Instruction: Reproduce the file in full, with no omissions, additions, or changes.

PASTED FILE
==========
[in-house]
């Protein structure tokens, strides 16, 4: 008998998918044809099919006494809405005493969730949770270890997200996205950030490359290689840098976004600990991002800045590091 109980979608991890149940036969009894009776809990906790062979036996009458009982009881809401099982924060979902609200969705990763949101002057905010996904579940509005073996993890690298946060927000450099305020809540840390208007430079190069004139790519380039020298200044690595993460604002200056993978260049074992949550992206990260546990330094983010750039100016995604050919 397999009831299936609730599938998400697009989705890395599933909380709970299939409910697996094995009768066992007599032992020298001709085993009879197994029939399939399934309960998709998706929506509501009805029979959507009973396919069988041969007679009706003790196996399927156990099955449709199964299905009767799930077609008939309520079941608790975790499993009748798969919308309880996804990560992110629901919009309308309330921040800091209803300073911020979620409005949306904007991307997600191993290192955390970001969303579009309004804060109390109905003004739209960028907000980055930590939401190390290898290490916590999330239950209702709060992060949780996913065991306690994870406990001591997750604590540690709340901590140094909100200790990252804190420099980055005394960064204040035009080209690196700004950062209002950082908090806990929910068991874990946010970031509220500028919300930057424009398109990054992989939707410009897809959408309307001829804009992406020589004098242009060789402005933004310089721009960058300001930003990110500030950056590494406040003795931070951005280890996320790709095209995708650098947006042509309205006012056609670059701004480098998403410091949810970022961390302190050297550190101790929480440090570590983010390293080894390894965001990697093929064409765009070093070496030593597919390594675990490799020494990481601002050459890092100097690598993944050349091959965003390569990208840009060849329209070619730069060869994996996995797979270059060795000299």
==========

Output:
[in-house]
């Protein structure tokens, strides 16, 4: 008998998918044809099919006494809405005493969730949770270890997200996205950030490359290689840098976004600990991002800045590091 109980979608991890149940036969009894009776809990906790062979036996009458009982009881809401099982924060979902609200969705990763949101002057905010996904579940509005073996993890690298946060927000450099305020809540840390208007430079190069004139790519380039020298200044690595993460604002200056993978260049074992949550992206990260546990330094983010750039100016995604050919 397999009831299936609730599938998400697009989705890395599933909380709970299939409910697996094995009768066992007599032992020298001709085993009879197994029939399939399934309960998709998706929506509501009805029979959507009973396919069988041969007679009706003790196996399927156990099955449709199964299905009767799930077609008939309520079941608790975790499993009748798969919308309880996804990560992110629901919009309308309330921040800091209803300073911020979620409005949306904007991307997600191993290192955390970001969303579009309004804060109390109905003004739209960028907000980055930590939401190390290898290490916590999330239950209702709060992060949780996913065991306690994870406990001591997750604590540690709340901590140094909100200790990252804190420099980055005394960064204040035009080209690196700004950062209002950082908090806990929910068991874990946010970031509220500028919300930057424009398109990054992989939707410009897809959408309307001829804009992406020589004098242009060789402005933004310089721009960058300001930003990110500030950056590494406040003795931070951005280890996320790709095209995708650098947006042509309205006012056609670059701004480098998403410091949810970022961390302190050297550190101790929480440090570590983010390293080894390894965001990697093929064409765009070093070496030593597919390594675990490799020494990481601002050459890092100097690598993944050349091959965003390569990208840009060849329209070619730069060869994996996995797979270059060795000299």